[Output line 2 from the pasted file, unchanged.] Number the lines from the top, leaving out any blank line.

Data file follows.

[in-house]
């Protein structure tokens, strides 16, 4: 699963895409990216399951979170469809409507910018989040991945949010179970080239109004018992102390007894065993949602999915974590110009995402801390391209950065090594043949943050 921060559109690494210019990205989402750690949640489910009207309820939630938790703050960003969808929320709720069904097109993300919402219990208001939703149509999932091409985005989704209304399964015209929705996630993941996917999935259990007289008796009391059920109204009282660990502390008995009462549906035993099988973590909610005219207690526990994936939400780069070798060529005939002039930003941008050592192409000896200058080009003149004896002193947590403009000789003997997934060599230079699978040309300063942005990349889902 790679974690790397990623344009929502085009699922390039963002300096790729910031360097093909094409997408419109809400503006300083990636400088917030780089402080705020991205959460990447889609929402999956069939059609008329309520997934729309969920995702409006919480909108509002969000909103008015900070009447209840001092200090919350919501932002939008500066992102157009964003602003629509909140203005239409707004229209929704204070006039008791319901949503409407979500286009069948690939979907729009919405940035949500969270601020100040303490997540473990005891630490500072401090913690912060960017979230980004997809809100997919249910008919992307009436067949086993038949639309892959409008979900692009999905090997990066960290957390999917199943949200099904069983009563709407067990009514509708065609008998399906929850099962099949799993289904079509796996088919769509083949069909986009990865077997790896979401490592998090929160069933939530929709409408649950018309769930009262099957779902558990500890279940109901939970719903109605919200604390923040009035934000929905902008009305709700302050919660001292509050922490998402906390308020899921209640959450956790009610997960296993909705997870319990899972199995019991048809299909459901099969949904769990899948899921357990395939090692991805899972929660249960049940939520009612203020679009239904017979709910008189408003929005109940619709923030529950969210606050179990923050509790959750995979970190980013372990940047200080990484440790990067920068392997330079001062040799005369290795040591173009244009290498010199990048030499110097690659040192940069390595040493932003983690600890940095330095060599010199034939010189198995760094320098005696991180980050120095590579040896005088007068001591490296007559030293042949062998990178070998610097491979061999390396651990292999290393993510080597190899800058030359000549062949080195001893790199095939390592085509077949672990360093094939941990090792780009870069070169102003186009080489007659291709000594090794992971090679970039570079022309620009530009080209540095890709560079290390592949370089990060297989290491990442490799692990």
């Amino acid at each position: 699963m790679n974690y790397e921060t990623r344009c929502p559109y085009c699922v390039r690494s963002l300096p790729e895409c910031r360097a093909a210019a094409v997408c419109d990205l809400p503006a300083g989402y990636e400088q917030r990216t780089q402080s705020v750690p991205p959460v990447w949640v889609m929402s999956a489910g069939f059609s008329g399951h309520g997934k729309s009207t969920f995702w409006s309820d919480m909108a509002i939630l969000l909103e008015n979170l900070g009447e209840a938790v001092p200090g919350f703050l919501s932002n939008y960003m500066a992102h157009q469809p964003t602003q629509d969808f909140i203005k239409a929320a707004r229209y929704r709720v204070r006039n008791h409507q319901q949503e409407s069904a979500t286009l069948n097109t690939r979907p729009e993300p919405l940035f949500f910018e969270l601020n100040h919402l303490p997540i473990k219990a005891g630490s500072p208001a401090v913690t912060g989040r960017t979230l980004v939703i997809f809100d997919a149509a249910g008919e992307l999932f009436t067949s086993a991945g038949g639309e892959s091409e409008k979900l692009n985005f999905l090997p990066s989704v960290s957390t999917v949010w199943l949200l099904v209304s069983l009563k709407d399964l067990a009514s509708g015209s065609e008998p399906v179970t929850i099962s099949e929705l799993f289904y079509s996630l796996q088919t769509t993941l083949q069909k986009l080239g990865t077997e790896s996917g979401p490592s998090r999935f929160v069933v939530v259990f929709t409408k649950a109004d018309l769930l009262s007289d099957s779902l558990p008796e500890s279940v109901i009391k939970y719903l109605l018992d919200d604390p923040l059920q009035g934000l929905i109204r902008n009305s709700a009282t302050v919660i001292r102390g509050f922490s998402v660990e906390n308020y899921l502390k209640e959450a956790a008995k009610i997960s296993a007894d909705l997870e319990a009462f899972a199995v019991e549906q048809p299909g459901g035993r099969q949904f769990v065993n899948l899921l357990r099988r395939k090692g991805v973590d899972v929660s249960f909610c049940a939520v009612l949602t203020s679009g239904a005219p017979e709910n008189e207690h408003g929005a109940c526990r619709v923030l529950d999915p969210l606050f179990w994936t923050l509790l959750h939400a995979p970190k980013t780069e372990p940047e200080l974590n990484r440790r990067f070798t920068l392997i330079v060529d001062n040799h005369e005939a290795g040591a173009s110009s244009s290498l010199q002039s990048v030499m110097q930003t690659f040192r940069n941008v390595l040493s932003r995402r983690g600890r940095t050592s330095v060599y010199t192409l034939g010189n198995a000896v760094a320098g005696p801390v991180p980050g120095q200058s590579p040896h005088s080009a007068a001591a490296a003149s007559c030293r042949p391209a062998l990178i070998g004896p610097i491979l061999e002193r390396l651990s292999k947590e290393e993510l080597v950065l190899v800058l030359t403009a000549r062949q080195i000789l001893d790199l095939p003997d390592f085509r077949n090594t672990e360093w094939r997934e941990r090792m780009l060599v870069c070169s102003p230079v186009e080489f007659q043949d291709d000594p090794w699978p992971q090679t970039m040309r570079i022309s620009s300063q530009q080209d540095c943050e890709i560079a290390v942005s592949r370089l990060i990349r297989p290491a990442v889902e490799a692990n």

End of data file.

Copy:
């Protein structure tokens, strides 16, 4: 699963895409990216399951979170469809409507910018989040991945949010179970080239109004018992102390007894065993949602999915974590110009995402801390391209950065090594043949943050 921060559109690494210019990205989402750690949640489910009207309820939630938790703050960003969808929320709720069904097109993300919402219990208001939703149509999932091409985005989704209304399964015209929705996630993941996917999935259990007289008796009391059920109204009282660990502390008995009462549906035993099988973590909610005219207690526990994936939400780069070798060529005939002039930003941008050592192409000896200058080009003149004896002193947590403009000789003997997934060599230079699978040309300063942005990349889902 790679974690790397990623344009929502085009699922390039963002300096790729910031360097093909094409997408419109809400503006300083990636400088917030780089402080705020991205959460990447889609929402999956069939059609008329309520997934729309969920995702409006919480909108509002969000909103008015900070009447209840001092200090919350919501932002939008500066992102157009964003602003629509909140203005239409707004229209929704204070006039008791319901949503409407979500286009069948690939979907729009919405940035949500969270601020100040303490997540473990005891630490500072401090913690912060960017979230980004997809809100997919249910008919992307009436067949086993038949639309892959409008979900692009999905090997990066960290957390999917199943949200099904069983009563709407067990009514509708065609008998399906929850099962099949799993289904079509796996088919769509083949069909986009990865077997790896979401490592998090929160069933939530929709409408649950018309769930009262099957779902558990500890279940109901939970719903109605919200604390923040009035934000929905902008009305709700302050919660001292509050922490998402906390308020899921209640959450956790009610997960296993909705997870319990899972199995019991048809299909459901099969949904769990899948899921357990395939090692991805899972929660249960049940939520009612203020679009239904017979709910008189408003929005109940619709923030529950969210606050179990923050509790959750995979970190980013372990940047200080990484440790990067920068392997330079001062040799005369290795040591173009244009290498010199990048030499110097690659040192940069390595040493932003983690600890940095330095060599010199034939010189198995760094320098005696991180980050120095590579040896005088007068001591490296007559030293042949062998990178070998610097491979061999390396651990292999290393993510080597190899800058030359000549062949080195001893790199095939390592085509077949672990360093094939941990090792780009870069070169102003186009080489007659291709000594090794992971090679970039570079022309620009530009080209540095890709560079290390592949370089990060297989290491990442490799692990």